Physostigmine, oxotremorine, RS-86, and a combination of piracetam and lecithin, have all been studied in patients with Alzheimer's disease. Intravenous physostigmine produced a significant improvement in patients' ability to recognize words and particularly to distinguish words they had never seen before from words previously presented. A subgroup of Alzheimer's patients had a clinically meaningful improvement to treatment with oral physostigmine, with the degree of improvement correlating with the ability of oral physostigmine to increase the nocturnal secretion of Cortisol. No statistically significant differences of piracetam or piracetam and lecithin, compared to placebo were noted, however, the ratio of red cell to plasma choline might be associated with treatment responsivity. The potential therapeutic efficacy of oxotremorine proved all but impossible to assess due to concomitant adverse effects, particularly dysphoria. Results with another cholinergic agonist, RS-86, will be reported. This drug appeared to be better tolerated than oxotremorine.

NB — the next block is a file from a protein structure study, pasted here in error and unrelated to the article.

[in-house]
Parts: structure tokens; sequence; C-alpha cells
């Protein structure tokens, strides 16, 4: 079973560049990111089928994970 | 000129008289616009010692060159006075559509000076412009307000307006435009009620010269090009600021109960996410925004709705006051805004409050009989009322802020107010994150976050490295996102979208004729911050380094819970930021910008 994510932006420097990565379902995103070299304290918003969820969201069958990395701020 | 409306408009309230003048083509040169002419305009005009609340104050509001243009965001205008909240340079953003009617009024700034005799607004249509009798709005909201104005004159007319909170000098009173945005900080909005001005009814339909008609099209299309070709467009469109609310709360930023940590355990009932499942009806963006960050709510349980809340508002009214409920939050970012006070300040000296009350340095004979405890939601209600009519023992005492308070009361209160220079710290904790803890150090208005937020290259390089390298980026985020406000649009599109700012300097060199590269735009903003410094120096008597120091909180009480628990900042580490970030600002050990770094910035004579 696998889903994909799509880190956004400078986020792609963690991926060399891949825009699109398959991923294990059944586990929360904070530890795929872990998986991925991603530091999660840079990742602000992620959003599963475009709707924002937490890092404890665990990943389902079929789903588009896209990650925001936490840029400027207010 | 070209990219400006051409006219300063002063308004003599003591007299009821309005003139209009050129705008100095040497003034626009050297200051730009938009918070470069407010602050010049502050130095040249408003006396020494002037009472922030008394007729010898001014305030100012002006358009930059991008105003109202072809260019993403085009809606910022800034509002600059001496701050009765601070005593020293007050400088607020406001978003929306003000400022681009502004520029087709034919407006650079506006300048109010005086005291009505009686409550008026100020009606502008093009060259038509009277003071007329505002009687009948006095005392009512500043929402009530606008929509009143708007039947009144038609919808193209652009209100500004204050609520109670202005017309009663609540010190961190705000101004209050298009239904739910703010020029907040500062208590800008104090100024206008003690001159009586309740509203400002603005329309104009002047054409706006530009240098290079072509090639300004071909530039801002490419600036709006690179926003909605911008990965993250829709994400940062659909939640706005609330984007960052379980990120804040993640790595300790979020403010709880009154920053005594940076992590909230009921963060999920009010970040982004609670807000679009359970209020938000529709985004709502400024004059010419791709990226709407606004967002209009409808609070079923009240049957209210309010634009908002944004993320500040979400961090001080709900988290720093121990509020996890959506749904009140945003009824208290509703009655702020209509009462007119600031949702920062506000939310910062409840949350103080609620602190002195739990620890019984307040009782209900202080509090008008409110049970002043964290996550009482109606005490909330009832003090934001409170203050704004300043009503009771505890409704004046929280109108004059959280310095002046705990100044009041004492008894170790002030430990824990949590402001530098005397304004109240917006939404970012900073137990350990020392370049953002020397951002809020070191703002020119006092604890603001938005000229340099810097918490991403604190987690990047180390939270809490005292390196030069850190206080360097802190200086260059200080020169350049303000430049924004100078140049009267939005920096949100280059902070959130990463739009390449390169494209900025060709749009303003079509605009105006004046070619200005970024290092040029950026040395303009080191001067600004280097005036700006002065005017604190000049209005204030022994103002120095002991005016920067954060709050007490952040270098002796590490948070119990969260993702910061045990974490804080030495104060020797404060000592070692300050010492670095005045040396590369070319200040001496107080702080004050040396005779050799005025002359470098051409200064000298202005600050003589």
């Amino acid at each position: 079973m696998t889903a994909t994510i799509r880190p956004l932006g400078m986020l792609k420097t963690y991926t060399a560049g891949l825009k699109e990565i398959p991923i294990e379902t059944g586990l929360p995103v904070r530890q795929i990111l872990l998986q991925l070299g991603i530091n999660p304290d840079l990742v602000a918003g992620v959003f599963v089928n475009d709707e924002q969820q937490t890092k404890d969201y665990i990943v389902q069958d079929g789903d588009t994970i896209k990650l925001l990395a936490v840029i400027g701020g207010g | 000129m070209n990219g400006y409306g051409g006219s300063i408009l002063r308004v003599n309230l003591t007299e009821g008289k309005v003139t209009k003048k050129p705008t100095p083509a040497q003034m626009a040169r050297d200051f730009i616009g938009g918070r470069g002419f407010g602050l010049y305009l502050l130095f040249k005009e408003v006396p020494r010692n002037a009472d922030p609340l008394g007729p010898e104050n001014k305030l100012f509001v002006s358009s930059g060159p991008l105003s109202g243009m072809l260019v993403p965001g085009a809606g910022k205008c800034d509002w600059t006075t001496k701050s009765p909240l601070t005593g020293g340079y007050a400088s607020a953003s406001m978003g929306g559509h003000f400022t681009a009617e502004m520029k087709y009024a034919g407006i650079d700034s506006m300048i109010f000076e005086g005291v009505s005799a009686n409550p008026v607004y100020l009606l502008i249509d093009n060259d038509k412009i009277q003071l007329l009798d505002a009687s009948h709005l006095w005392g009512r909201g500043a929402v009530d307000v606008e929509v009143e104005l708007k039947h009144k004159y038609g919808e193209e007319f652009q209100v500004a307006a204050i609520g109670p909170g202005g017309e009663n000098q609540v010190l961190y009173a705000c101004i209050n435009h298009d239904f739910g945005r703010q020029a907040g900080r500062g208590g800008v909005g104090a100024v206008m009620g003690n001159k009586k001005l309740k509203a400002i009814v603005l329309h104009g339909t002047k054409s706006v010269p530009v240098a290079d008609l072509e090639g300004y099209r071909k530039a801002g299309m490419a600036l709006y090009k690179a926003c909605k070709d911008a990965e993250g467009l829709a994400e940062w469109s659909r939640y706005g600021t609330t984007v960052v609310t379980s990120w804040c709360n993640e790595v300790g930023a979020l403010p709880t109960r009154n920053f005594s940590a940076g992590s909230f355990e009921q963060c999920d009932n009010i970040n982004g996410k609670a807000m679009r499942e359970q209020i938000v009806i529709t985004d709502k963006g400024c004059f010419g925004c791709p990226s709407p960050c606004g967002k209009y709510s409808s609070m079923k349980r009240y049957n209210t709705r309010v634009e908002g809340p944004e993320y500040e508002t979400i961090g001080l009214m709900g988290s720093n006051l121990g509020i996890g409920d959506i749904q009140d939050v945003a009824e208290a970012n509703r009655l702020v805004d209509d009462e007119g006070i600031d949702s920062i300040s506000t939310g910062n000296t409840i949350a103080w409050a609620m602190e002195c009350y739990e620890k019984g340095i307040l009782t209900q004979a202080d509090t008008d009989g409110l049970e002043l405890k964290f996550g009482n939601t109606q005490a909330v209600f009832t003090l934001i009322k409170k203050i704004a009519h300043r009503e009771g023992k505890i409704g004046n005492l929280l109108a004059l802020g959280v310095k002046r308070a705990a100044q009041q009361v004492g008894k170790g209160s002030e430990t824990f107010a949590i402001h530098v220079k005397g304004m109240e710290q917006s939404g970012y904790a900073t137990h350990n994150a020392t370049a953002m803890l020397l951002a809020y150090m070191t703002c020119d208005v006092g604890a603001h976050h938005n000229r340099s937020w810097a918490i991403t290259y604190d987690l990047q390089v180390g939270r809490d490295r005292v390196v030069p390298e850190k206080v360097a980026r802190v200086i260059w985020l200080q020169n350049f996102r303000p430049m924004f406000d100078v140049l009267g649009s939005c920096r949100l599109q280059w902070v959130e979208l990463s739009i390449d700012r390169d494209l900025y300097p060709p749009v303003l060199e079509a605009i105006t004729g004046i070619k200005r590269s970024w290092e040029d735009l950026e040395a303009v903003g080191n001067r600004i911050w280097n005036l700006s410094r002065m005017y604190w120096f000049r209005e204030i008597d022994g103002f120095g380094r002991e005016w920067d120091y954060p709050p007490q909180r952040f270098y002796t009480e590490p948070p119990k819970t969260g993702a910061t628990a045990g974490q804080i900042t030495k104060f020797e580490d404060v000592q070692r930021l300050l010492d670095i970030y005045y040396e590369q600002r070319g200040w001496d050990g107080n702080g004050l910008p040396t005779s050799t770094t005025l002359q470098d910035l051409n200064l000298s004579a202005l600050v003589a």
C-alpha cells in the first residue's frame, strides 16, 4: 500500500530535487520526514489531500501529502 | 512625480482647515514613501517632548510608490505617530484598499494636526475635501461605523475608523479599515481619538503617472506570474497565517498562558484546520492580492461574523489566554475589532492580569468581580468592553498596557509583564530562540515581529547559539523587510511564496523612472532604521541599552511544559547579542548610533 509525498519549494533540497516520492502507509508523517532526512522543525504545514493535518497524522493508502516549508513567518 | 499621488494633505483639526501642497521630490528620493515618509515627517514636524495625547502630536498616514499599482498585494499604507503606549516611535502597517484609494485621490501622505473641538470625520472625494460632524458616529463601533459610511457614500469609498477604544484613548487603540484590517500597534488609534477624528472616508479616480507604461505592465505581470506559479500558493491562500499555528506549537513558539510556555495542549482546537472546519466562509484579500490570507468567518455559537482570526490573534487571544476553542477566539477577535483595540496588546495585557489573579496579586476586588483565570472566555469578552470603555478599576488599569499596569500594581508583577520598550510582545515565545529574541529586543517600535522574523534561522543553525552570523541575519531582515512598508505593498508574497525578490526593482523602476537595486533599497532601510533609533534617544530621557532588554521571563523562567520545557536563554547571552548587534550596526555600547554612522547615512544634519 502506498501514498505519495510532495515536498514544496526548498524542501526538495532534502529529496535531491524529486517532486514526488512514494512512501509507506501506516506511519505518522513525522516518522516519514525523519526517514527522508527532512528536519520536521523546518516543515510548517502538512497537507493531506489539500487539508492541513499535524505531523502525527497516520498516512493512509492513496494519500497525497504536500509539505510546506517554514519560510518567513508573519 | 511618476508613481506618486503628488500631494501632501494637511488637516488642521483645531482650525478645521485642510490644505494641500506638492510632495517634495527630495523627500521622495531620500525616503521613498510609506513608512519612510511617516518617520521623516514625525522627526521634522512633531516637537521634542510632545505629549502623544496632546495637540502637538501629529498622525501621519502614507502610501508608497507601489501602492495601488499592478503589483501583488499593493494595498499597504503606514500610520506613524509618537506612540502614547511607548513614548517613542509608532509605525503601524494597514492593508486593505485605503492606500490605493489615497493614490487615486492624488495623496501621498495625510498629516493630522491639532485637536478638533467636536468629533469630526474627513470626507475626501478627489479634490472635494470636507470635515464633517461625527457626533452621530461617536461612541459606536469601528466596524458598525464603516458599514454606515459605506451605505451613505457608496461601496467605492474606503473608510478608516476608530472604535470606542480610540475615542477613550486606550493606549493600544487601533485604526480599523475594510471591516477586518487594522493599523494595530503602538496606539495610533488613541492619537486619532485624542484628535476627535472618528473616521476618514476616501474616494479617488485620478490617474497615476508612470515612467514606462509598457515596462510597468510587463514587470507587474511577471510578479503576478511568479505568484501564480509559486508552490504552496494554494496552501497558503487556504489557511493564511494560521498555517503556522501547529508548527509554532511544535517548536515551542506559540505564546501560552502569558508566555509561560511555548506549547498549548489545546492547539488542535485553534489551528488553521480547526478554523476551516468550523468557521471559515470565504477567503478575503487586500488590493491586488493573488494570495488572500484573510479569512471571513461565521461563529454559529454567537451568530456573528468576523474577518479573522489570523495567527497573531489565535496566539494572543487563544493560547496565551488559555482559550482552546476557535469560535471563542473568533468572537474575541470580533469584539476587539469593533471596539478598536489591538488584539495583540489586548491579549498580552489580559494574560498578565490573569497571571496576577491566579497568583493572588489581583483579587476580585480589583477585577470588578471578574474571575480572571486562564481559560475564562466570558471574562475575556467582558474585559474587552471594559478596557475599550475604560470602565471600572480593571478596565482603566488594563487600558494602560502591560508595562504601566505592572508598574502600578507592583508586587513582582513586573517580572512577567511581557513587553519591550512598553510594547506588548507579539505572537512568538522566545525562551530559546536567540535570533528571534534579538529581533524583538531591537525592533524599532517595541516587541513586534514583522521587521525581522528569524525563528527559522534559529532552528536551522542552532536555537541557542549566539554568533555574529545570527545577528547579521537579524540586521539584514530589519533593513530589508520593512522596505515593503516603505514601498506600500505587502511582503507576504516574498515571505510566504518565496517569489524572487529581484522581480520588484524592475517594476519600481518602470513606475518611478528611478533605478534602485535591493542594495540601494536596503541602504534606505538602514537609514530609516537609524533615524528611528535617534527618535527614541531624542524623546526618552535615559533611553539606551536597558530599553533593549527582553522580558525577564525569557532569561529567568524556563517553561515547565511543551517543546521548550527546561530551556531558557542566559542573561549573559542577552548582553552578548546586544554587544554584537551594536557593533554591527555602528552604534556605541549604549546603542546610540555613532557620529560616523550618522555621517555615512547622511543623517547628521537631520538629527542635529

Animals with a kianic acid induced cortical depletion of choline acetyltransferase were found to have a significant impairment in retention of a passive avoidance task, an abnormality that was readily reversible by physostigmine, oxotremorine and 4-amino-pyridine. Cysteamine, a depletor of somatostatin, also produced a comparable deficit.